As for Anna Smith’s comments, whoever she is, her point is that because of the way Medicare pays, the changes Mount Sinai is making will result in patients paying more. That’s probably true, but it’s an issue that Davis does not address because he was not asked about it. In any case, it’s Medicare who is making the rules, not Davis. There’s not much Davis or Mount Sinai can do about it.
But she doesn’t stop there. She then goes on to say that Davis is “smooth” and that though “everything sounds like it is in the public interest,” he said “several things that are much less innocent than they sound.” Having heard the interview, I find no basis for these insinuations and I find them objectionable in a professional context. As you say, Ben, her arguments cover “point by point what he did NOT say.”
She posted these comments on the WNYC site as “Anna from NY” which is normal for popular media. But on a professional site like ours, I think we’re better served if only pass on comments from identifiable sources including their professional credentials. After all, that’s how we identify ourselves to each other. Why lower our standards for people we don’t even know?
Finally, just to put the closing of Beth Israel in perspective for those of you who are unfamiliar with New York City, there are still two renowned hospitals——NYU Medical Center and Bellevue——less than a mile away from Beth Israel!
And thanks again for bringing this to my attention.
June 26, 2016 at 8:44 pm#4985
Thank you for your comment. Indeed as we are in close proximity and have not met in person, perhaps it is time to arrange that.
I shared the information because I thought that others in our group would find it of value. You and Anna may have different views and reasonable minds can differ. She used her full name on Facebook and is accessible there and is not some anonymous ghost, but clearly a knowledgeable person who backs up her arguments with citations to external verifiable and generally reliable sources. I do not see anything amiss in my posting her words and citations with full transparency as to where they came from.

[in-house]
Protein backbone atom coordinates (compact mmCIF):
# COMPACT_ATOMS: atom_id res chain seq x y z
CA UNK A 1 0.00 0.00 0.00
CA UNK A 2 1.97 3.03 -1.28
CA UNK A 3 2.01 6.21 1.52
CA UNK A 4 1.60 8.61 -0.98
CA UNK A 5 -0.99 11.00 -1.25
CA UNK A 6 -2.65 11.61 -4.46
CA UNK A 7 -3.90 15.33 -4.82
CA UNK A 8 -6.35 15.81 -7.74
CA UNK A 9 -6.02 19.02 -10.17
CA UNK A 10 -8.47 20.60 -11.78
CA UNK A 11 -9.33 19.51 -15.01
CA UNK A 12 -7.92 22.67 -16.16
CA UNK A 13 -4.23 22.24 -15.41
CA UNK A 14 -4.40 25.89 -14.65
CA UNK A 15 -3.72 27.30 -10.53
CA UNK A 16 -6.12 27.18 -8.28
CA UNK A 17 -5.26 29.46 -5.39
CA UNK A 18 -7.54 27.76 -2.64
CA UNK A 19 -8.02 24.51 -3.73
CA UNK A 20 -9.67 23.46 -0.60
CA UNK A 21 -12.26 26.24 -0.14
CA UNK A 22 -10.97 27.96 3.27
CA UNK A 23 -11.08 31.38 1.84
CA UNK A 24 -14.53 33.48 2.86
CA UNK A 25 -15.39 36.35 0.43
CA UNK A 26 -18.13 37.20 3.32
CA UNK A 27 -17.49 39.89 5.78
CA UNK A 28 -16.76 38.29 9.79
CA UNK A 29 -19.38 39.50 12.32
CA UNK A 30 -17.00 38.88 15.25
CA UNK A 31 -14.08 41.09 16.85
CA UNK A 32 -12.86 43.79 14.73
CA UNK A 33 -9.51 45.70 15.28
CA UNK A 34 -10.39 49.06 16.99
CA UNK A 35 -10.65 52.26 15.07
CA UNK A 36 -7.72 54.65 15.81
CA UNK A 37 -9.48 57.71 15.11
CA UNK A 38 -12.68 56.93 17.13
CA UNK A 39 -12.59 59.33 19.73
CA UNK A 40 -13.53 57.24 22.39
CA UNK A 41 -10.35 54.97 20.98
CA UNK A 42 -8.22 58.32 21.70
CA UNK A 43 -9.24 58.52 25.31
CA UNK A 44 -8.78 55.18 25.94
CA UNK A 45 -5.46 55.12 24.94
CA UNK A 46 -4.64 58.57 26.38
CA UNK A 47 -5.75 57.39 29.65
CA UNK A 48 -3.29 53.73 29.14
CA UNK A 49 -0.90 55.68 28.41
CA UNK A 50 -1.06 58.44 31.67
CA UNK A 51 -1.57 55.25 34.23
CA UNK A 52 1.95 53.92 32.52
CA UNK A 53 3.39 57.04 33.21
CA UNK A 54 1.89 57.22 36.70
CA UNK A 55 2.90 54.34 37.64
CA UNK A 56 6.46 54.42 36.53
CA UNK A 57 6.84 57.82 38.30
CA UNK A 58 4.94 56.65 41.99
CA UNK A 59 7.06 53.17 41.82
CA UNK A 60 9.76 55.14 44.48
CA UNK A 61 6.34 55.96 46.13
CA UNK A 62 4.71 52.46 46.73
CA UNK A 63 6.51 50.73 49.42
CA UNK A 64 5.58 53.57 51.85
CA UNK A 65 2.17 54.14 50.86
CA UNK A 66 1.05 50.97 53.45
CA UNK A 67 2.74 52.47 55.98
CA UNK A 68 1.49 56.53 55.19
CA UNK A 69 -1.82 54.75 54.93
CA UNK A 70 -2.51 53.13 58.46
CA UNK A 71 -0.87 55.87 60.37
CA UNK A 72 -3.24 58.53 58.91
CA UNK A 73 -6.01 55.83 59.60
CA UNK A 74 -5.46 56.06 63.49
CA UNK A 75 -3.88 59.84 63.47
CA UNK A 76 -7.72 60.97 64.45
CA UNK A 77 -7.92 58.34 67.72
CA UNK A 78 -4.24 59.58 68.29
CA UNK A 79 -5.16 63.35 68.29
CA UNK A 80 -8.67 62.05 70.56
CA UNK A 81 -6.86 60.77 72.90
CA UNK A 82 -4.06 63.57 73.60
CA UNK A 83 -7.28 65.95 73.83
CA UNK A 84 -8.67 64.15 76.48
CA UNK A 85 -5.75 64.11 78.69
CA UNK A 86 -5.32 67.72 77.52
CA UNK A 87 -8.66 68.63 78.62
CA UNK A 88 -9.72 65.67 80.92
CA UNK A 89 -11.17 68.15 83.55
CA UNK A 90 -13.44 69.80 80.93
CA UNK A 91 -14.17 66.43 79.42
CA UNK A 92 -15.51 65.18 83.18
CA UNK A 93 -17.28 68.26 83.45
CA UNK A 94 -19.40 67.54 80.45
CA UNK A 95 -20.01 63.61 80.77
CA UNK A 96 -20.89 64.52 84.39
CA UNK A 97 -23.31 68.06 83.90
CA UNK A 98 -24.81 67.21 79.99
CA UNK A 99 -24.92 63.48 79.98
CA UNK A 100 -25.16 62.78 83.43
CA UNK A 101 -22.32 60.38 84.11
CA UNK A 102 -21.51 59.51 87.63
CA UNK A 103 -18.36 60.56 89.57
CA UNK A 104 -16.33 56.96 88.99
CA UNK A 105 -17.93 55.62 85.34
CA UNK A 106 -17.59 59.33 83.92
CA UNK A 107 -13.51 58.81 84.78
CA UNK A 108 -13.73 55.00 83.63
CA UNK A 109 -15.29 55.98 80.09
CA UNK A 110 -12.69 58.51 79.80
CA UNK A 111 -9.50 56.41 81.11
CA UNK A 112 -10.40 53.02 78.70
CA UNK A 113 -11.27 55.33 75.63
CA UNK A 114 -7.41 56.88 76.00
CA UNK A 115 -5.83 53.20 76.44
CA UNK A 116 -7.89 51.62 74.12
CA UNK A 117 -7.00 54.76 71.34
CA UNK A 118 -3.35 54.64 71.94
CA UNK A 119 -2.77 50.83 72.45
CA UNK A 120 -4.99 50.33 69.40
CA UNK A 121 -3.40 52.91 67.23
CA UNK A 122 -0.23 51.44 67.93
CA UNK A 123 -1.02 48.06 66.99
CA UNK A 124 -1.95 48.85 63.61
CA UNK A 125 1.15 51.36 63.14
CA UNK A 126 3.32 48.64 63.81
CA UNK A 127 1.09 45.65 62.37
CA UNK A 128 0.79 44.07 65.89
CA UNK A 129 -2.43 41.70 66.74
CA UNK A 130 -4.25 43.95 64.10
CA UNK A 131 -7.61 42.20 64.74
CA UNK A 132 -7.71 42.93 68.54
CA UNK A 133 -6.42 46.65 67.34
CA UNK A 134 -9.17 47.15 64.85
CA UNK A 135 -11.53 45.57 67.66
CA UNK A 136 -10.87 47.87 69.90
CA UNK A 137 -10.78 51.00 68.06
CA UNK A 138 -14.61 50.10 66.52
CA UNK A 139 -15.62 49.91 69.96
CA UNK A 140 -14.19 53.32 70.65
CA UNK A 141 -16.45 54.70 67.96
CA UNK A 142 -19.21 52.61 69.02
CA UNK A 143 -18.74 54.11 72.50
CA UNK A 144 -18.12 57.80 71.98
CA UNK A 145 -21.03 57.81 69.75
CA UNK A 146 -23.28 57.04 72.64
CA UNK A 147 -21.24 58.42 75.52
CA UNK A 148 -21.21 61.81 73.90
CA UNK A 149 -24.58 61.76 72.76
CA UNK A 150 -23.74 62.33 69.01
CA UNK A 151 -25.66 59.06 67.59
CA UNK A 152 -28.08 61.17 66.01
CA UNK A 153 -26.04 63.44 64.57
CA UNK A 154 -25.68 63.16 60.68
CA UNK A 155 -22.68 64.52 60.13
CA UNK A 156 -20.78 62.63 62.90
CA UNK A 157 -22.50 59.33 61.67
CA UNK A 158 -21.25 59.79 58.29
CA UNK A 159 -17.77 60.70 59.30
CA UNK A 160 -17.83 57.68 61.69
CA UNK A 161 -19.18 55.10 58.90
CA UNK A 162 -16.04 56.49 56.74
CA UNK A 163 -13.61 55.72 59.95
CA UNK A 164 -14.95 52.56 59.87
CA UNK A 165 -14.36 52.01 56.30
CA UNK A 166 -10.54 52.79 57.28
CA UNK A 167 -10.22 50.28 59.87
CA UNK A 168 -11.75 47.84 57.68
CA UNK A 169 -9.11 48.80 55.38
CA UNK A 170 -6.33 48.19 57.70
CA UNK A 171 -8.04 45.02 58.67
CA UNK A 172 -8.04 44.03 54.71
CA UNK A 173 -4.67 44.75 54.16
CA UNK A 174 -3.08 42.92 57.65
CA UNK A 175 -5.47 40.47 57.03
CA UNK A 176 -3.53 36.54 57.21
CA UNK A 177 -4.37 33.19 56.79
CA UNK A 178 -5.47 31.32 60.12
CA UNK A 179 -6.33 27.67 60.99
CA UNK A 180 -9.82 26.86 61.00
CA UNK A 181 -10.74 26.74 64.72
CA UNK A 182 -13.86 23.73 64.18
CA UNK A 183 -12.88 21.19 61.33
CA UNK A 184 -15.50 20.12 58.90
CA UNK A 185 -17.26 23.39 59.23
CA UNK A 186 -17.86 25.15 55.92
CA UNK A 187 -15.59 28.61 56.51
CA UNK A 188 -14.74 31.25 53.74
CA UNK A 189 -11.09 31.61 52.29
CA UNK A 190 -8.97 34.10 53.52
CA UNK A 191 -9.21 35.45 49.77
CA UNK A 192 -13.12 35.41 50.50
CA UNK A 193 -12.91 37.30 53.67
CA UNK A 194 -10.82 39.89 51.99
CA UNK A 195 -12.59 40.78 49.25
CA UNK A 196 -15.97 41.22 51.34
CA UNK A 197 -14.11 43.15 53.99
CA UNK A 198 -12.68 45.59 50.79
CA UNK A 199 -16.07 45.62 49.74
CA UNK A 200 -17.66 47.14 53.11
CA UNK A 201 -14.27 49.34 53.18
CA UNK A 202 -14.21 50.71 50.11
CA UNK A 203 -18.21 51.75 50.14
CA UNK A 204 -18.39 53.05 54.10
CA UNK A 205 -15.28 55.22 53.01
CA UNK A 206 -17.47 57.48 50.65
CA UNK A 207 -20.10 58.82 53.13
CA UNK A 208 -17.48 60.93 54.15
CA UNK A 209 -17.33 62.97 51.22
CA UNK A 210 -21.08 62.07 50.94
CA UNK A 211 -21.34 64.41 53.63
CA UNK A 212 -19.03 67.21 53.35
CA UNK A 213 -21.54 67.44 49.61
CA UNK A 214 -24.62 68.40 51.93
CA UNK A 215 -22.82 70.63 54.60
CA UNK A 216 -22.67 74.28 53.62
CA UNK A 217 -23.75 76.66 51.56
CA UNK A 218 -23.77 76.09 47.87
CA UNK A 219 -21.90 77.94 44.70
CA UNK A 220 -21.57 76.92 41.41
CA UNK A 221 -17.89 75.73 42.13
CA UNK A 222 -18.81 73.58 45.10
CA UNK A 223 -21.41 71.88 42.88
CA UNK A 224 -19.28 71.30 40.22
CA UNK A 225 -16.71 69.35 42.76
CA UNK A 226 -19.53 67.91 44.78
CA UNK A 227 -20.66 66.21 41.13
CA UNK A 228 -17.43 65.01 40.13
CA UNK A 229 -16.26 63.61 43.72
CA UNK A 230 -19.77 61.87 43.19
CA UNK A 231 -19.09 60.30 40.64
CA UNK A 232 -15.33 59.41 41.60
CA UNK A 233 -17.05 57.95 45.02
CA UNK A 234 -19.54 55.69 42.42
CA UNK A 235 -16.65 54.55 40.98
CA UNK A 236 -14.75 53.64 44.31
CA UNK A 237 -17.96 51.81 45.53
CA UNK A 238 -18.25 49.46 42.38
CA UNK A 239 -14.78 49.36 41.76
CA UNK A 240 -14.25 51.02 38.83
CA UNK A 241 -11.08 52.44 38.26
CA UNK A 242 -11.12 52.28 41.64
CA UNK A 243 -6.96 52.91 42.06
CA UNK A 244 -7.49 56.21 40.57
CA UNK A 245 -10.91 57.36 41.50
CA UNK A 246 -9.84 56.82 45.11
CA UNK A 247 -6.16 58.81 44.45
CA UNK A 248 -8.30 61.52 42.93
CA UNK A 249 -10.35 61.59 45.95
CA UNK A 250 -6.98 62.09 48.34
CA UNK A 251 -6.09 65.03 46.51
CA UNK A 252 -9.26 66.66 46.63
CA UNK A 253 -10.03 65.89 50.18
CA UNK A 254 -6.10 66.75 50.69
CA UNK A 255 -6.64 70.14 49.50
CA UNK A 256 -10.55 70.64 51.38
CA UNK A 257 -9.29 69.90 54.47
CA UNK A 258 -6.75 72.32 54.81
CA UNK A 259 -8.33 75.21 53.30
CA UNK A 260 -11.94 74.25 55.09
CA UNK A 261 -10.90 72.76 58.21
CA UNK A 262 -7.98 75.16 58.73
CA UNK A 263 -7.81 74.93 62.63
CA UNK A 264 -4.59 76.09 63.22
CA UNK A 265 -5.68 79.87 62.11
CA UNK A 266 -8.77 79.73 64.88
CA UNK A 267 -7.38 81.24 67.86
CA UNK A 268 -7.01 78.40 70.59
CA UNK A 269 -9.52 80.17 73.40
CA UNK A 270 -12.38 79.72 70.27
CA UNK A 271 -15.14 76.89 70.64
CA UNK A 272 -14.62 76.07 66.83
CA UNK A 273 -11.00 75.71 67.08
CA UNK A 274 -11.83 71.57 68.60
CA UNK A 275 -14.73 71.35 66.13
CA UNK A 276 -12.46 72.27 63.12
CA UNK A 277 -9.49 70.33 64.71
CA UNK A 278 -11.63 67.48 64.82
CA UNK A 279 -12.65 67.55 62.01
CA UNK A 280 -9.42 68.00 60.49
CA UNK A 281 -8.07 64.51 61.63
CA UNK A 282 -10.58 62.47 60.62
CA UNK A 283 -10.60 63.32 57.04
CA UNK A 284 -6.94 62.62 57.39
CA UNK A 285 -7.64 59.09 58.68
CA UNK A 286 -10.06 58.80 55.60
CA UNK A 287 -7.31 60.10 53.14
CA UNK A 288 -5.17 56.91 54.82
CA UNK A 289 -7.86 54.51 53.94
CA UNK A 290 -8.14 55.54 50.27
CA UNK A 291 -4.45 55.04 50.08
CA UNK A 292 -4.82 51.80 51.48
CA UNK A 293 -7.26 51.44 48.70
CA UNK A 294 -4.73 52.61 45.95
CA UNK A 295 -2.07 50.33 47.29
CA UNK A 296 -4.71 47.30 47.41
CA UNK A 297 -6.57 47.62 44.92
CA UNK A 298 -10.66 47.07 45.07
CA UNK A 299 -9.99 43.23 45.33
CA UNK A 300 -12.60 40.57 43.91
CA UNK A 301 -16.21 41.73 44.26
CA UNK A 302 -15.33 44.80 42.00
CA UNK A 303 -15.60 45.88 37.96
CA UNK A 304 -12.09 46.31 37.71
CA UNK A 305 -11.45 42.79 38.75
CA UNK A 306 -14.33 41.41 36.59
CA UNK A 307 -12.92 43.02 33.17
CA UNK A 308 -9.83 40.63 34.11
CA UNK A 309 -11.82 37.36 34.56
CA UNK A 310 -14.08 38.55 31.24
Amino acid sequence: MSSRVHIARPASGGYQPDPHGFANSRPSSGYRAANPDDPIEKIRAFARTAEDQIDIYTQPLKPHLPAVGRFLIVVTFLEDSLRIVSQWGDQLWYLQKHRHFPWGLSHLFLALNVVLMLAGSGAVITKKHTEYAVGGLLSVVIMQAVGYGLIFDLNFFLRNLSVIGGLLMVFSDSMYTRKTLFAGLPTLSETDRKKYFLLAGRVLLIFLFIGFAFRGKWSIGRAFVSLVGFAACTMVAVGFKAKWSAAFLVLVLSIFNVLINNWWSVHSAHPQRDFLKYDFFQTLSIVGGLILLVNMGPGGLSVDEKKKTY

As far as her insinuations, and whether to find them offensive, I take no position. I certainly have heard enough smooth sounding interviews from all sorts of people with particular agendas who do not tell “the whole truth” in media interviews. For heaven’s sake we are in the middle of an election cycle, and we have Brexit. Any of the Sunday Press show interviews fit that bill?
As you acknowledge her main point, and the point that our colleagues need to recognize, it that these changes in Hospital structures, practices and closings are likely to result in patients paying MORE. Steve Brill in his famous Time Magazine piece talked about a crucial issue in containing costs being to PREVENT hospital consolidation. Mt. Sinai has been a major consolidator: purchasing both Beth Israel and St. Luke’s Roosevelt. Yes it is Medicare rules that are in part driving this but it is also a profit and compensation motive. As professionals it behooves us to recognize that factor.
So while this interview may have been to your liking, the citations supporting points not made, for whatever reason, are independent, verifiable and transparent. It is precisely this kind of information that should be found on these forums.
I thank you for your time which you obviously spent listening to the interview and looking up the WNYC website. I thank you for the time you put into your response. I thank you for your cordial tone and I hope you find my response to be equally as cordial. I hope that we can meet in person soon.